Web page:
Austerity cuts imposed by central government have caused a “crisis” in England’s cultural sector outside London with regional museums increasingly opening part-time and cutting staff.
Many cash-strapped local authorities choose to fund social care and other life-or-death services instead of their arts and cultural offerings, “hollowing out the sector”, the Museums Association has said.
Some 14% of local authority museums and 19% of independent former local authority institutions have reduced their opening hours in the past year, while 61% of local authority museums charge admission to cover their shortfall, according to the Museums Association’s 2018 report.
Overall, English council spending on culture has fallen by almost £400m over the last eight years and in shire councils culture budgets have fallen by 33%, according to the latest County Councils Network spending review.
Just two of the 16 English cultural institutions funded by central government are based outside London (the Royal Armouries in Leeds and the National Museums Liverpool), though some, such as Tate and Science Museum Group, have non-London outposts. This creates a vast disparity between London’s cultural offering and the rest of the country, critics warn.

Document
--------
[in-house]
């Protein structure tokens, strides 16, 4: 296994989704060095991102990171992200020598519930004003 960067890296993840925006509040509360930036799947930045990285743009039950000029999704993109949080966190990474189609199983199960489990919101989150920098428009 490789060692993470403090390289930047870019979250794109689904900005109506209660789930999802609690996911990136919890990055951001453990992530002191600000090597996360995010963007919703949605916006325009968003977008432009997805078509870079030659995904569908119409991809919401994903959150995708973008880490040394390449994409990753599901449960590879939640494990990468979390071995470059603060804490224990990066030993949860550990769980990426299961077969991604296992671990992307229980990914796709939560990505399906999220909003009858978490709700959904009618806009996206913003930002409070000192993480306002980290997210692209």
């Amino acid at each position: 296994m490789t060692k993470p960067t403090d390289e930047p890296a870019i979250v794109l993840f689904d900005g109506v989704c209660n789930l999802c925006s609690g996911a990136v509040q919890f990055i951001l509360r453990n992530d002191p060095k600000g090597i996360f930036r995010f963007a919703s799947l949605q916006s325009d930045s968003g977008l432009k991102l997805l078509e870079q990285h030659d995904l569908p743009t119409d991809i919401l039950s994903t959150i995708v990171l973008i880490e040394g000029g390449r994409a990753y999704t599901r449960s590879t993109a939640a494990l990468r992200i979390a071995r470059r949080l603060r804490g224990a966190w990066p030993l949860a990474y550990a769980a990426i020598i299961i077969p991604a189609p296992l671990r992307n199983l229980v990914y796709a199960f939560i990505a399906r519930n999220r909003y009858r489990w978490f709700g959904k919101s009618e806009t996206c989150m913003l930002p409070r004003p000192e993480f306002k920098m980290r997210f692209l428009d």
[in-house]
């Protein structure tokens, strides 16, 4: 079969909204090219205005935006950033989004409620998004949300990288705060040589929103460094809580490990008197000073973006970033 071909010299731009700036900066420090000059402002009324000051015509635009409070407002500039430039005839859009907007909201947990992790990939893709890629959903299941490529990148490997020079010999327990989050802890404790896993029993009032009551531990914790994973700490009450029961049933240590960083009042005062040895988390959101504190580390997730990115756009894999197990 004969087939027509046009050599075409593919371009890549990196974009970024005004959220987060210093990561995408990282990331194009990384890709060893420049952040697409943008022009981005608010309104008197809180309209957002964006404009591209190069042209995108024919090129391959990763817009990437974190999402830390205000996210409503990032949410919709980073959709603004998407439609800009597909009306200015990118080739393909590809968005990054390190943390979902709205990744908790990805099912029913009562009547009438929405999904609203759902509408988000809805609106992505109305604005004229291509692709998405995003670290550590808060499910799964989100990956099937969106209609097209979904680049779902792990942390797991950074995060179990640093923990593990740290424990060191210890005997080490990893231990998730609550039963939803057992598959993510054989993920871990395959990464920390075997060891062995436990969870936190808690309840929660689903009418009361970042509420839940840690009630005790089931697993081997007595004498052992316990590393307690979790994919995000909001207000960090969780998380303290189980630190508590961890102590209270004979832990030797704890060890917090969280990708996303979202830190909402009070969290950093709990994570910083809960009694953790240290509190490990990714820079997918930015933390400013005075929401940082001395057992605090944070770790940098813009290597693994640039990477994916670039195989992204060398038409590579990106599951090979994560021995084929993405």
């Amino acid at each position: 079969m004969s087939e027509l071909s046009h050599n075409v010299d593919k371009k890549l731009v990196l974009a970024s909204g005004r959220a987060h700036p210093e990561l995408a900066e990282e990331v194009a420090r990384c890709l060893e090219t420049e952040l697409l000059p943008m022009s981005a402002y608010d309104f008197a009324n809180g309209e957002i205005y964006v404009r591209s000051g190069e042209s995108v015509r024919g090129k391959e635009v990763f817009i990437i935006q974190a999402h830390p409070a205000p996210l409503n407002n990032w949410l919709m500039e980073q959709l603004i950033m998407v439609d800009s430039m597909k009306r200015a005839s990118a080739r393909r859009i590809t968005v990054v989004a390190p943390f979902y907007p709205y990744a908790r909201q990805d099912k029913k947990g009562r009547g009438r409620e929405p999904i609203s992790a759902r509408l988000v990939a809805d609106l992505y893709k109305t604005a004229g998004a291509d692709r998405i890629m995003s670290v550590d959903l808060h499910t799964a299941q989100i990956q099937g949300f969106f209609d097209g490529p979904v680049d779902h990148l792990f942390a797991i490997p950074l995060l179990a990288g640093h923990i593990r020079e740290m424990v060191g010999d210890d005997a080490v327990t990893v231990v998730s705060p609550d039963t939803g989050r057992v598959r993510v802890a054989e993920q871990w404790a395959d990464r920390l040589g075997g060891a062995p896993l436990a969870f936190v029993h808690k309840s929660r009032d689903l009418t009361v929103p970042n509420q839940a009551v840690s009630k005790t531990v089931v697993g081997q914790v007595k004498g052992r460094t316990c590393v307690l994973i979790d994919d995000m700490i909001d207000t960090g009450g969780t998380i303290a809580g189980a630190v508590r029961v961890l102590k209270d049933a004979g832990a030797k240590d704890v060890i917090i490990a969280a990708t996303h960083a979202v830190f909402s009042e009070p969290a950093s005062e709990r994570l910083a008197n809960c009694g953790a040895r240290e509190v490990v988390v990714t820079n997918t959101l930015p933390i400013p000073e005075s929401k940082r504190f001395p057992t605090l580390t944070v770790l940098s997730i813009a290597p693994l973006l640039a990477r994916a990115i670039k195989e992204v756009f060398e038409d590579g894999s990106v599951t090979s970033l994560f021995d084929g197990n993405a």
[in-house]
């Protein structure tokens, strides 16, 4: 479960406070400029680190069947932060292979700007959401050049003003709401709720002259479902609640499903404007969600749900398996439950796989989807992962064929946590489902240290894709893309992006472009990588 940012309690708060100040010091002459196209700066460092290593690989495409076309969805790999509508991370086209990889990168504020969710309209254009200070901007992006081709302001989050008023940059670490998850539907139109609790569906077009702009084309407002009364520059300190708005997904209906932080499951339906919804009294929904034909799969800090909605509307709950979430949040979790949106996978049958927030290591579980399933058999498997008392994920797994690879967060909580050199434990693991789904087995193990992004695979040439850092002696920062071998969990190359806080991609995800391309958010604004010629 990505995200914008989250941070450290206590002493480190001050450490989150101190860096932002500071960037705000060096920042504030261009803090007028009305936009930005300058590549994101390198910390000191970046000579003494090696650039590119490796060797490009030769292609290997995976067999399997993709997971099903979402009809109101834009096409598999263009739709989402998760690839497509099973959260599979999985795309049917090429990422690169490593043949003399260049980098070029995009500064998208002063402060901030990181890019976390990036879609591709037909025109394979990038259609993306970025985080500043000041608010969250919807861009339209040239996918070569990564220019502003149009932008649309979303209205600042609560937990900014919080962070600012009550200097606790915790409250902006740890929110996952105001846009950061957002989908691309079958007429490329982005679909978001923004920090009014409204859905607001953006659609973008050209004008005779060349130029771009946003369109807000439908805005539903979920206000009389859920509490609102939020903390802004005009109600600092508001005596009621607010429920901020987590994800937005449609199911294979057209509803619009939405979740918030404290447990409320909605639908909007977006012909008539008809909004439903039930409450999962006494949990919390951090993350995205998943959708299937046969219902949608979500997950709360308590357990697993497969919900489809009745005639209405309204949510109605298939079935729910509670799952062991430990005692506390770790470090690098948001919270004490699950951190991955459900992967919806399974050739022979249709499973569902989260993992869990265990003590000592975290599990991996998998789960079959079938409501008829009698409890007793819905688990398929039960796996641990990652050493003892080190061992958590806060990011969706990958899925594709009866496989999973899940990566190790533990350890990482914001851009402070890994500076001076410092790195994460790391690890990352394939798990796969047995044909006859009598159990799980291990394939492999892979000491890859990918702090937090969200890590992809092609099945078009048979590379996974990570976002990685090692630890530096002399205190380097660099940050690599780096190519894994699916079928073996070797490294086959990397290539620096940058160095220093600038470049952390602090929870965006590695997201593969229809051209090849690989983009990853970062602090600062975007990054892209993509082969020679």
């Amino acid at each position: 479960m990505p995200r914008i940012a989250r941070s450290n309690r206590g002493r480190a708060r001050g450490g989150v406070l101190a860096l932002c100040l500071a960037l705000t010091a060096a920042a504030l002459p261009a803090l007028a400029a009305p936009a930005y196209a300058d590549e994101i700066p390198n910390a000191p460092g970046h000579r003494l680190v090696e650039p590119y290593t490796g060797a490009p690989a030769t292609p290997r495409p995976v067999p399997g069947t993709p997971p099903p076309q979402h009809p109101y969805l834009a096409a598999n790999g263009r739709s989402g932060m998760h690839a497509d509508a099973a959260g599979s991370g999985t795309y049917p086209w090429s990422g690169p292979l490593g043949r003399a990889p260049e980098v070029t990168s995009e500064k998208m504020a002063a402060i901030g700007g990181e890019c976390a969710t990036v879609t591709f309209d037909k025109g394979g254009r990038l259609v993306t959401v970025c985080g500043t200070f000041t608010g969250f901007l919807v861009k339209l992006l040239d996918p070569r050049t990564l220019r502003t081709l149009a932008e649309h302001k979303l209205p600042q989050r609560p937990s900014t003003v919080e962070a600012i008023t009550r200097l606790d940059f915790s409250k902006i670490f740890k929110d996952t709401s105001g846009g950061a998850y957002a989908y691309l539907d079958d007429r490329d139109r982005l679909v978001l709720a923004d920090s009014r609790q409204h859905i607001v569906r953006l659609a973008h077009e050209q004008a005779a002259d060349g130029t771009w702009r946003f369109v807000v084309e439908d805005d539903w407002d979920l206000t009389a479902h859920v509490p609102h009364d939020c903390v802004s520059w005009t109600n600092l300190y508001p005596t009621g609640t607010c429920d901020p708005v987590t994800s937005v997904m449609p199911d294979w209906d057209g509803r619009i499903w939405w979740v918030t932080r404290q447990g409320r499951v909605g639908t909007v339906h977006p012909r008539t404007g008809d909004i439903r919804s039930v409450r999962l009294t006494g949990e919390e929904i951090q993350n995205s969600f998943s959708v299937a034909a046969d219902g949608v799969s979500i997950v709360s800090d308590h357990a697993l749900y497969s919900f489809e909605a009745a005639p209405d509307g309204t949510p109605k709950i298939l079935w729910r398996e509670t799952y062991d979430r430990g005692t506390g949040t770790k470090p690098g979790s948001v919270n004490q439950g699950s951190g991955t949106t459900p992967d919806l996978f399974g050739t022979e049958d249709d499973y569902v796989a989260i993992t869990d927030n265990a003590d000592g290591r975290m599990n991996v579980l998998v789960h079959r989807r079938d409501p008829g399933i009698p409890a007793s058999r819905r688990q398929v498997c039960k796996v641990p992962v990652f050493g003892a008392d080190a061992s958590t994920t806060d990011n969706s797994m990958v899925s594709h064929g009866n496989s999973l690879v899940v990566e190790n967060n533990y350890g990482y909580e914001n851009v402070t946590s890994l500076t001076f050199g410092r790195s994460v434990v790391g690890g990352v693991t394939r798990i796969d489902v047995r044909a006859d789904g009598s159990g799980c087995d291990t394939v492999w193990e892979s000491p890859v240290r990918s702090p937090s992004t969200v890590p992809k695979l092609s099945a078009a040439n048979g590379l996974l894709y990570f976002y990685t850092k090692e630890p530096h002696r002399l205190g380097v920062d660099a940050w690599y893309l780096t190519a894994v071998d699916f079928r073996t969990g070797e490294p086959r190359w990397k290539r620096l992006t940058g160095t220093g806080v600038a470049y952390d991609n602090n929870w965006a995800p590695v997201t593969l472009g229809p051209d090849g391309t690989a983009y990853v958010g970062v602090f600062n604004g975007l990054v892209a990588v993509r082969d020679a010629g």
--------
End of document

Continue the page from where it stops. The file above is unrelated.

Research by the Guardian found that Leicester council was planning to remove all four curators at its museums in light of a £320,000 cut in its arts budget, and in January Worcestershire county council cut the budget for its archaeology and archive service by 60%.
Stockport’s Hat Works museum can also no longer afford to turn on its felting machines because of proposed savings of £16m in the council’s budget, while in 2016 five museums operated by Lancashire council closed. Three have reopened to the general public in the past year on weekends only, with the Judges’ Lodgings in Lancaster now staffed entirely by volunteers.
London, meanwhile, gets the most funding from local authorities, the Arts Council and Heritage Lottery Fund, despite having the third lowest number of museums of the country’s regions. It also accounts for 66% of all private investment in museums, according to Arts Council England.
“Regional museums are facing a cliff edge if there are more cuts,” said Tony Butler, the director of Derby Museums trust. Butler’s three east Midlands museums have all been hit by a 40% drop in funding from Derby city council since 2013, resulting in reduced opening hours, reduced yearly exhibitions and fewer staff.